This display is part of Democratic Vistas: Whitman, Body and Soul.
A Collaborative Installation by Lewis Colburn and Mark Stockton
Stedman Gallery, Rutgers University-Camden, May 29th-Dec 7th, 2019; Opening Reception on May 29th from 6-7:30pm
“Once, looking at the hopeless clutter of photographs, unable to identify the dates and circumstances of many of them, Whitman lamented, ‘I have been photographed to confusion. . . . . I’ve been taken and taken beyond count.’ Stumbling upon photos of himself he had forgotten had been taken, he joked, ‘I meet new Walt Whitmans every day. There are a dozen of me afloat. I don’t know which Walt Whitman I am.’ -Excerpt from This Heart’s Geography’s Map by Ed Folsom and Ted Genoways
Walt Whitman did contain multitudes. He published six American editions of Leaves of Grass in his lifetime (from 1855-1892.) The final version in 1891-92 is considered the “death bed” edition, as Whitman passed away in 1892.
For nearly the last twenty years of his life, Whitman resided in Camden, NJ, across the Delaware river from Philadelphia. Many admirers and artists made the crossing to visit Whitman, sharing time with America’s unofficial Poet Laureate as he held daily conversations in his rocking chair in the front parlor. As Whitman’s life drew to a close, many of his visitors tried to record and memorialize the poet. These efforts ranged from Horace Traubel’s four years of diary entries recording the poet’s daily life to paintings and sculptures by Thomas Eakins and William O’Donovan to photographs and plaster casts of Whitman’s dead body made by Eakins and Samuel Murray. These death casts are preserved in the libraries of Harvard and Princeton.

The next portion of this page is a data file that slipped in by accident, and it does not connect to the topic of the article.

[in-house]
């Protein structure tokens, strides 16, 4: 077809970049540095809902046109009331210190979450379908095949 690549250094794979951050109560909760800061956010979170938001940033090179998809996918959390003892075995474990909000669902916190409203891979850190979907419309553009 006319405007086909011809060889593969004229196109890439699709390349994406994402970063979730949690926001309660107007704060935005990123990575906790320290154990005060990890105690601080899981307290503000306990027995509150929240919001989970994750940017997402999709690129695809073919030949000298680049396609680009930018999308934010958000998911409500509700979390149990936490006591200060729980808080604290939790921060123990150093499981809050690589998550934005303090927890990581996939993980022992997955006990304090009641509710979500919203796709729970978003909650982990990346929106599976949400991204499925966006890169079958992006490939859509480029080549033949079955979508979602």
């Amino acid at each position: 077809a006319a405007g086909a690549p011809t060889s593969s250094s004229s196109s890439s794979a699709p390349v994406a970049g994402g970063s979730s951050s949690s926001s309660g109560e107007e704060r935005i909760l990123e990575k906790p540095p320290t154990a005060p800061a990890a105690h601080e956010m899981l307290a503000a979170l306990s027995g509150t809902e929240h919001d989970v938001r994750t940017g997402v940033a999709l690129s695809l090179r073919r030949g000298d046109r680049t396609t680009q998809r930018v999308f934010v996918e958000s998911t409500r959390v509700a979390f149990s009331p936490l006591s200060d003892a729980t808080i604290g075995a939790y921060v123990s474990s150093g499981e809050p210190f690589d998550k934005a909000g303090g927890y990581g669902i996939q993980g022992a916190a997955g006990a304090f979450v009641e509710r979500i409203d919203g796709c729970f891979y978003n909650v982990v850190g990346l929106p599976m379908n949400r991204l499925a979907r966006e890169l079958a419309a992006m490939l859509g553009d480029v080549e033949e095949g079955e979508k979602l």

Whitman himself participated in creating this mythology, even planning the design of his tomb based on an iconic William Blake print.
Acknowledging this lineage, Mark Stockton and Lewis Colburn have created their first collaborative installation based on the images and artifacts of Walt Whitman’s last days in Camden. Referencing ephemera and photographs from this era, and utilizing 3-D scans made from the casts of Whitman’s body on his death bed, the artists present a contemplative tableau. Their re-created objects and images become a kind of compilation or archive, revisiting the many previous attempts to honor Whitman. The installation partially re-creates a room from Whitman’s house in Camden, including elements such as Whitman’s rocking chair and the fireplace from his living room.
This project combines both drawing and sculpture (Stockton works primarily in drawing, while Colburn works in sculpture) and considers how methods of re-creating an artifact or image can shift its status as a carrier of meaning. The artists have been inspired by the many reflections of Whitman adrift in the contemporary creative landscape, as well as the efforts made to record and memorialize Whitman at the end of his life.
“If I worship one thing more than another it shall be the spread of my own body, or any part of it…” -Walt Whitman ‘Song of Myself’